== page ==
From its early days as the travel arm of AARP (American Association of Retired People) beginning in 1958, Grand Circle Travel has grown and expanded as an independent company focused on providing meaningful travel experiences for the "over-50's." While it now offers a full range of both cruisetours and land programs, the original operations focused only on discounted European extended-stay programs, most occurring during the winter in the south of Spain. As a later outgrowth, Grand Circle began to offer escorted tours around the world, always with a strong emphasis on excursions and enrichment, though cruises were not then part of the product mix.
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Starting in 1997, Grand Circle began promoting European river cruises on fully and partially chartered ships to its clientele. Pleased with the enthusiastic response, Grand Circle sought to ensure both the quality of the product and full control of the operations by committing to having its own ships built, beginning with River Symphony in 1998, followed over the years by a series of constantly improved vessels in various areas of Europe, Russia, the Mediterranean and Egypt. The company also runs chartered operations in Europe, Panama, Antarctica, Burma and China, under both the Grand Circle and Overseas Adventure brands.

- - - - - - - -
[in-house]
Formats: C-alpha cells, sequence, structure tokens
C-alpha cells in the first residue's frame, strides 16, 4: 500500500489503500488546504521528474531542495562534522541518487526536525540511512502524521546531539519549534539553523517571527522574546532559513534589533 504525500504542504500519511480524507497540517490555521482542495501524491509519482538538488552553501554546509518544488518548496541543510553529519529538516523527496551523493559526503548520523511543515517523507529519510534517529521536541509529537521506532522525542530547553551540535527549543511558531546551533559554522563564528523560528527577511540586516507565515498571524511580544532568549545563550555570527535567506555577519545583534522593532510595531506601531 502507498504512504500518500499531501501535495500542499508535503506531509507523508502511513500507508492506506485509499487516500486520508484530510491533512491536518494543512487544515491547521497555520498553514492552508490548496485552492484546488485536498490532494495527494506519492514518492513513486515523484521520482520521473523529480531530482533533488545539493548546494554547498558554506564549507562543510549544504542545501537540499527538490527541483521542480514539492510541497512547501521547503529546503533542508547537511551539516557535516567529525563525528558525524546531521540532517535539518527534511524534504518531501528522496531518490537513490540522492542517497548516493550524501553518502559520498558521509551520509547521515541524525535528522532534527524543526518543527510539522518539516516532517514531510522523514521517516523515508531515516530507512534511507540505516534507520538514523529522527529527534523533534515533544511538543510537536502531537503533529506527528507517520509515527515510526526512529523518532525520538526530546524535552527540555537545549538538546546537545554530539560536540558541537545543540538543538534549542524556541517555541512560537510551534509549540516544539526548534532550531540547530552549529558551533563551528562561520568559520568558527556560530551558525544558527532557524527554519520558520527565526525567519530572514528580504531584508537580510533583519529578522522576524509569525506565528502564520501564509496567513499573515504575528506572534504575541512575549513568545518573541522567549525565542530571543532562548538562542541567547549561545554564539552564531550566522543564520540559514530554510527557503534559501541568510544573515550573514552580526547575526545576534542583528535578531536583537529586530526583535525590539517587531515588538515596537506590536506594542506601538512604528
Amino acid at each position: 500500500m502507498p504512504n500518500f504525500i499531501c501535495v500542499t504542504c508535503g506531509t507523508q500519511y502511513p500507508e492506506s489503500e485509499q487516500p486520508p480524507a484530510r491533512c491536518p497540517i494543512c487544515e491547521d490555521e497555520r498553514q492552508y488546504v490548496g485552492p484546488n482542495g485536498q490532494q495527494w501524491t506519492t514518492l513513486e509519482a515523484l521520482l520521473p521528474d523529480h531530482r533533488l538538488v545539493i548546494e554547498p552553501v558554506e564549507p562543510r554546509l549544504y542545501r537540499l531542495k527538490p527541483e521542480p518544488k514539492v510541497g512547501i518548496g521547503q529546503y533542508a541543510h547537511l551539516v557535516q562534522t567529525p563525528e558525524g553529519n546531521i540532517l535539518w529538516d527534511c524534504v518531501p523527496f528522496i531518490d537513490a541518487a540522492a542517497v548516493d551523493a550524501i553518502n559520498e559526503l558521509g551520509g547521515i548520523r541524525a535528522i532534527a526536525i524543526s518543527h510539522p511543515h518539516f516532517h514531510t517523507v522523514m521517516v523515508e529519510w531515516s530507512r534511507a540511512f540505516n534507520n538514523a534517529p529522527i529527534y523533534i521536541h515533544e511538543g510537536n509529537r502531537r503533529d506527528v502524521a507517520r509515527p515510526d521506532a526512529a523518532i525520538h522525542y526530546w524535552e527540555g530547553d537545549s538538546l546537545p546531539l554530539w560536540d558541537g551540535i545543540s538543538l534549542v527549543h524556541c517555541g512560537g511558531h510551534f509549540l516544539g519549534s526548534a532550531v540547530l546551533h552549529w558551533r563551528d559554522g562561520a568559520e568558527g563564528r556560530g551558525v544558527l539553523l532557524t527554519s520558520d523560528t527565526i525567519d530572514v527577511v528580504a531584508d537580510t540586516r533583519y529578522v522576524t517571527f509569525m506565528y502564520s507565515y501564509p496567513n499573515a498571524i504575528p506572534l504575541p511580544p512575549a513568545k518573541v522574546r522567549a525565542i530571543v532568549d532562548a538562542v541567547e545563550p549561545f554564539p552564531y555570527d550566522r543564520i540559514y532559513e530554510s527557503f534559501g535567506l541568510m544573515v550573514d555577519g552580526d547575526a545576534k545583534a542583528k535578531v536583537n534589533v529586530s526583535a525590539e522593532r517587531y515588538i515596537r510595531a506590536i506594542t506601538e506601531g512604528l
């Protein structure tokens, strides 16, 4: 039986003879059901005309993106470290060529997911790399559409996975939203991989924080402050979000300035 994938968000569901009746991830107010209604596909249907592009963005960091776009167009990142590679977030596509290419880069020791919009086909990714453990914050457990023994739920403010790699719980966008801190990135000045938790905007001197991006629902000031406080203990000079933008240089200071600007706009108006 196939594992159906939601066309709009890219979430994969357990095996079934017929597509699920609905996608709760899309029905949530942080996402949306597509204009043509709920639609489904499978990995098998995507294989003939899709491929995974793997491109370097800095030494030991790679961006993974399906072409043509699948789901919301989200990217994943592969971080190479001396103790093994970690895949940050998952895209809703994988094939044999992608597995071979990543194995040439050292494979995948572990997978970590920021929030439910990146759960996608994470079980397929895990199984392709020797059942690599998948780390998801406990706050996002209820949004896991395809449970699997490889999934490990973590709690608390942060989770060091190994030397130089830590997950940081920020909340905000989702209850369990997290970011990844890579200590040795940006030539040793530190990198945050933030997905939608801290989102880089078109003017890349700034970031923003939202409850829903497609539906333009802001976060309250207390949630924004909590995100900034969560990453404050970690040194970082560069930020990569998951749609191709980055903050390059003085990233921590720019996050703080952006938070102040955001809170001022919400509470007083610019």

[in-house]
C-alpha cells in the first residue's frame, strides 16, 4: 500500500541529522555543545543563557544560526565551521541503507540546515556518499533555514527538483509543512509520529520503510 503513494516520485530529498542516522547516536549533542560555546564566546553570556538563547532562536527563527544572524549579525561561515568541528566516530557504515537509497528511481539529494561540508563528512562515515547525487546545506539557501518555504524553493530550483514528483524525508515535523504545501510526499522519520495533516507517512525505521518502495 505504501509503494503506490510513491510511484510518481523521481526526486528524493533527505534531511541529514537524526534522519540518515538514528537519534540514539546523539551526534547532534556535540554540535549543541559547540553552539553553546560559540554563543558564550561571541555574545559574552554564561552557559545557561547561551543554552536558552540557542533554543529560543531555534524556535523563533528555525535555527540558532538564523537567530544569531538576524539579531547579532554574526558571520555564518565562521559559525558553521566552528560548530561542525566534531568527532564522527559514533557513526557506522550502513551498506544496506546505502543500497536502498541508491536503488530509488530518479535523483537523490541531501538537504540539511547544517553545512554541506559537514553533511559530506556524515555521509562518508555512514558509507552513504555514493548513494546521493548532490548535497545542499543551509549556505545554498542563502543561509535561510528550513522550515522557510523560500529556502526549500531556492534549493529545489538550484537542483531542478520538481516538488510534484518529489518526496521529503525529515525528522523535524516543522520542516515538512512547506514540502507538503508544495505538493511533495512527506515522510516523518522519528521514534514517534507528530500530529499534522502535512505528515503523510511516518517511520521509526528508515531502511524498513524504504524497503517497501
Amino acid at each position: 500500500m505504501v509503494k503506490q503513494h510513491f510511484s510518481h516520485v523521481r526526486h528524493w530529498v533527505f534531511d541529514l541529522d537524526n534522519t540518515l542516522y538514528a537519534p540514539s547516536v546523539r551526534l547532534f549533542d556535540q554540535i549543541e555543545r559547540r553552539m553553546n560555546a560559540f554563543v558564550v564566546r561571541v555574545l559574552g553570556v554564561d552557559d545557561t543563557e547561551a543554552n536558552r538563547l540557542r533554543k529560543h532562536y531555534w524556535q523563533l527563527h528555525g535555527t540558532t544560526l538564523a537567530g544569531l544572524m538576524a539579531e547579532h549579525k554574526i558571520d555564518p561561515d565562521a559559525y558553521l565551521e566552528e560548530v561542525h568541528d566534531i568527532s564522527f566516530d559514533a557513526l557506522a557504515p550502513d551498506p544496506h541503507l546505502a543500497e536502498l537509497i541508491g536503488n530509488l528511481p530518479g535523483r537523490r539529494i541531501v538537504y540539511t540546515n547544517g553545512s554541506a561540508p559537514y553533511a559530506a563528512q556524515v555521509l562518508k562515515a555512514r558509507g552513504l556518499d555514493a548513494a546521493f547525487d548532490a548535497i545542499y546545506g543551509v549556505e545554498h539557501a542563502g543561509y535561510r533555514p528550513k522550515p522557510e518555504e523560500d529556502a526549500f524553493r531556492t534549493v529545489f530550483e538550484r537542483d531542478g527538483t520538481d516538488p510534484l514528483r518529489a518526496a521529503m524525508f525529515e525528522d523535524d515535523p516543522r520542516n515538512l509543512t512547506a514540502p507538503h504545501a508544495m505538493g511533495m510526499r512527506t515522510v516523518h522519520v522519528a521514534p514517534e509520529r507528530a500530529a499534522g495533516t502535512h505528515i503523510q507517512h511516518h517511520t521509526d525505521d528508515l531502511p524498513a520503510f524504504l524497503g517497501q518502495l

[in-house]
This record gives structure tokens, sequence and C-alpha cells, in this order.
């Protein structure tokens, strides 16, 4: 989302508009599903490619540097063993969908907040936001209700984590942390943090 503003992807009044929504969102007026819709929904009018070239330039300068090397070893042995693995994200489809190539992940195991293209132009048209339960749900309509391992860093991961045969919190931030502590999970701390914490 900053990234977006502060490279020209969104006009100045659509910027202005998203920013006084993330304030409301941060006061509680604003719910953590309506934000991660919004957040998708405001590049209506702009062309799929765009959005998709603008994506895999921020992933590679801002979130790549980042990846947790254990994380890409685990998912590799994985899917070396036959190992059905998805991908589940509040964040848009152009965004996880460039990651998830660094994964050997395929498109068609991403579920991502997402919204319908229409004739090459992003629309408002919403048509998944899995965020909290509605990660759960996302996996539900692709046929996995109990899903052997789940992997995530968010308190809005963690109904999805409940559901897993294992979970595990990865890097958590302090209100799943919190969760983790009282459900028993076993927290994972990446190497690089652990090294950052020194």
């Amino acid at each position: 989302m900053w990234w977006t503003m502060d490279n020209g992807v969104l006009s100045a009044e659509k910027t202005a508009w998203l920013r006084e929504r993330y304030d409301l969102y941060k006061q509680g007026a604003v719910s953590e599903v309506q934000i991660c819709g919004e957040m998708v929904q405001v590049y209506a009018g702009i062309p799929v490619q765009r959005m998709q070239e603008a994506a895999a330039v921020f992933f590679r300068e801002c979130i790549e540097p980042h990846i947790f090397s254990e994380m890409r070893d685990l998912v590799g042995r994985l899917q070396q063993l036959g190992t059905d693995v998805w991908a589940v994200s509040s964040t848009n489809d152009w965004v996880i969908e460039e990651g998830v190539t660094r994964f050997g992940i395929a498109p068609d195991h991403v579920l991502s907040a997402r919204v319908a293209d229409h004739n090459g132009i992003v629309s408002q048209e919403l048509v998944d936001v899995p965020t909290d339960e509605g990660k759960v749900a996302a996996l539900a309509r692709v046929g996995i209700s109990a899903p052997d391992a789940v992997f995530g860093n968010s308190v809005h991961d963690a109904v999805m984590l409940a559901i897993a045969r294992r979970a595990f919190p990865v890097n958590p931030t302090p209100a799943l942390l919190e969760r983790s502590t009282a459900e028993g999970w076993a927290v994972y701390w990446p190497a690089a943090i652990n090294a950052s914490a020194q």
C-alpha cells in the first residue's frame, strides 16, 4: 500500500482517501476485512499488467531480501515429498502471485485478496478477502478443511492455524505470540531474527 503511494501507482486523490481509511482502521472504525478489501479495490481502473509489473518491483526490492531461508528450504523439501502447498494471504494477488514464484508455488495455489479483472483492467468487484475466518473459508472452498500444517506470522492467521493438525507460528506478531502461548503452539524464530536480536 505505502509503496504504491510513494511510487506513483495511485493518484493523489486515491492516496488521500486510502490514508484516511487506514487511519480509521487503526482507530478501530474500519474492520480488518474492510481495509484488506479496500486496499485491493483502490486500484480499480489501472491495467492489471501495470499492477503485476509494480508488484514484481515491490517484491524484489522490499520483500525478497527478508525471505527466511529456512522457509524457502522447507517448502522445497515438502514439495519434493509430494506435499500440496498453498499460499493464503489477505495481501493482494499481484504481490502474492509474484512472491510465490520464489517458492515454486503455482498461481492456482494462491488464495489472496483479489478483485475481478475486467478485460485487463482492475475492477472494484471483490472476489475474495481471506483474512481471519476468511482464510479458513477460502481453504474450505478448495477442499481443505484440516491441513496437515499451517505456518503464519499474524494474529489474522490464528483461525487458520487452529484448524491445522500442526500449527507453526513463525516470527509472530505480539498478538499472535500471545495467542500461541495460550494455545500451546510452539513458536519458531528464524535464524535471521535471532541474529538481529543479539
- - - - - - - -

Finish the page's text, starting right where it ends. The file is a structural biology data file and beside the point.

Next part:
Part of Grand Circle Travel's success is evident from the remarkable level of repeat business; on most departures, over half of the passengers have traveled with Grand Circle before. Many cite the unified experience of combined small-ship and river cruising along with the creative shore excursions and learning experiences either included or offered as attractive options. Along with this is the company's system of using what are known as Program Directors, a combination of cruise staff, tour guides and educators. They are local residents with a background in history, culture and geography who accompany each departure that Grand Circle operates and who serve to explain and enhance the passenger's knowledge, awareness and enjoyment during the cruise or cruisetour.
Certainly, Grand Circle is doing something right. Small-ship vacations are Grand Circle's top sellers, and as the fleet has expanded, it's posted an average of 30 percent or more growth per year.
Along with its current operations, mention should be made of the company's sense of commitment in the areas where it operates, not only by maintaining actual offices for each region, but also its commitment to responsible tourism overall. The Grand Circle Foundation has committed over $92 million in the last 20 years to preserving cultural traditions and advancing education -- in Egypt's Valley of the Kings, the company has funded the construction of information/shade pavilions to make the experience more worthwhile. Currently, the Foundation supports about 100 schools in 30 countries.
Top Grand Circle Ships
Grand Circle offers a full range of small-ship cruisetours for the over-50 set. While Grand Circle's ships are designed for the areas in which they operate, the ships are as much about comfort and convenience as destination.
Cabins are spacious and well appointed. On some ships (Western Europe) upper-deck cabins have true balconies, while lower decks have large windows (the lowest deck windows are barely above water level). Generally, the Europe-based ships tend to have twin beds only.